Study Profiles Typical Homeless: 37, White, Male
Homeless people in Orange County are typically white, male, single, high school graduates, about 37 years old and residents of the county for at least two years, a study released Wednesday has found.
Advocates for homeless people praised the study, considered to be the most comprehensive ever of the county’s homeless population, and said it would lead to increased funding for programs and a better understanding of the problems involving homeless people.
“There is not better data on the homeless anywhere,” said Ron LaPorte, manager of the County Health Care Agency’s alcohol programs division. “Before we were just guessing, but now we know what we’re dealing with.”
The Health Care Agency spent $150,000 for the study, which was conducted in April and May, 1992.
The agency contracted with the Social Science Research Center at Cal State Fullerton to interview 400 homeless people who lived in shelters and on the streets.
The study dispels myths that homeless people in Orange County have come here from another state or another country:
* About 85% of the 400 homeless people interviewed were born in the United States.
* And 77% said they were Orange County residents before becoming homeless.
Researchers said they used “groundbreaking” procedures to find homeless people for the project.
Gregory Robinson, director of Cal State Fullerton’s social science research center, said researchers crawled through drainage pipes, frequently visited freeway underpasses where homeless people sleep, and even rode mountain bikes to remote rural canyons to locate homeless people.
“We poked our noses in unsavory and strange places,” Robinson said. “In some cases, we found them sleeping under shrubs along the freeway with cars whizzing by. These people exist beneath our noses in Orange County and nine out of 10 times we’re not seeing them.”
Apart from constructing a demographic profile of the homeless in Orange County, the study also found that 47% of the respondents “indicated alcoholic symptoms,” with 32% reporting that they drink malt liquor--a beer with a high alcohol content--and 26% acknowledging that they drink a high-alcohol-content wine.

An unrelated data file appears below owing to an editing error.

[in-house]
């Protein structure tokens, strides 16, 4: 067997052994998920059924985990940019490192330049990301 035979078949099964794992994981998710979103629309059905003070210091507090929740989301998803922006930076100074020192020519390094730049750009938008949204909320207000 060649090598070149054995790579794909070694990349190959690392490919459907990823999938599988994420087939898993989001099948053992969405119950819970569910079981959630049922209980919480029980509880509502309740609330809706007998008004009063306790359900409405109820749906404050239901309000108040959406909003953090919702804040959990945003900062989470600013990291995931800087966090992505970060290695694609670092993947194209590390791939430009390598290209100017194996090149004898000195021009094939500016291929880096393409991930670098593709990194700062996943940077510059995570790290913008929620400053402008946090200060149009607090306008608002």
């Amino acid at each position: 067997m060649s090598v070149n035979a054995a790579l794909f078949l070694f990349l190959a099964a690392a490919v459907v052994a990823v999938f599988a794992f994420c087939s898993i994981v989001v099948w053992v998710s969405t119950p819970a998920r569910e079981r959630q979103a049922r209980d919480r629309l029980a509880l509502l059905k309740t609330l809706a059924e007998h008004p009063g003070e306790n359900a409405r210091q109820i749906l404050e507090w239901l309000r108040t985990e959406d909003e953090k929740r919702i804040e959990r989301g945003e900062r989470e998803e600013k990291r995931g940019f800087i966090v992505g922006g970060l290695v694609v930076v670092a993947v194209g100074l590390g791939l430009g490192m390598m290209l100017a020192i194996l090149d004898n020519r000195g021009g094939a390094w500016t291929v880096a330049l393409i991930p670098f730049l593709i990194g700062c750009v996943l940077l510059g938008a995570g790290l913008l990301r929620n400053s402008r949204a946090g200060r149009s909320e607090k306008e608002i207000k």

Christina Nereson, a program manager with the county’s Alcohol and Drug Education and Prevention Team, said the study’s findings about the availability of high-alcoholic-content beverages to homeless people would be useful in planning prevention strategies.
“We may want to know how communities feel about the marketing of these products,” Nereson said. “Do they want to take action about how low-income people are targeted as consumers of these products?”
Homeless people said in the study that the public could help. When asked what was the most useful thing someone could do, their most frequent responses were to provide jobs (37%), housing (25%), and financial assistance (12%).
Advocates for homeless people said the study was useful because it identified the needs of the homeless.
Maria Mendoza, the county’s homeless issues coordinator, said county agencies will use the study as “a tool for future planning.”
She said the county will use the findings to push for increased federal funds for more affordable housing in Orange County. “We are trying to provide services (for the homeless) with our existing resources, but housing is that missing link,” Mendoza said.
James K. Cunningham, a research analyst who oversaw the study, said the findings should change “the perception that Orange County is a suburban area, like Disneyland, without homeless people.”
This study “is going to change the attitude of officials at the federal level,” Cunningham said. “Homeless people here have multiple problems and it’s clear now that we need integrated services to deal with them.”
Looking at the Homeless
In Orange County and across the nation, ranks of the homeless are filled with white males who are approaching their 40s, are moderately educated and generally have lost hope of living in a house again. *Race
In Orange County and other metropolitan areas, the biggest percentage of the homeless is white. Generally, Latinos and blacks make up the remaining ranks of the homeless. Orange County White: 52% Latino: 21% Black: 22% Other: 5% *Los Angeles County White: 49% Latino:10% Black: 32% Other: 9% *Phoenix White: 64% Latino:17% Black: 9% Other: 10% *Portland, Ore. White: 77% Latino: 4% Black: 6% Other: 11% *Sex
In Orange County, homeless males are more likely than homeless females to live on the street, smoke, and have alcohol-related problems. Homeless females, however, are more likely to be employed and be optimistic about living in a house again soon. Orange County Males: 75% Females: 25% *Los Angeles County Males: 78% Females: 22% *Phoenix Males: 86% Females: 14% *Portland Males: 85% Females 15% *Marital Status
Contrary to the national trend, Orange County’s homeless are far more likely to be single than married. Orange County Married: 12% Widowed: 2% Divorced: 28% Single*: 58% *Nationwide Married: 61% Widowed: 7% Divorced: 9% Single*: 23% * includes 3% who reported that they were cohabiting *Education
Compared with the general population of the United States, Orange County’s homeless are more likely to have some higher education. But a smaller percentage received their college diplomas. Orange County Homeless Some high school: 25% High school graduate: 36% Some college: 30% College graduate: 9% *General Population, Nationwide Some high school: 22% High school graduate: 39% Some college: 18% College graduate: 21% Source: Orange County Health Care Agency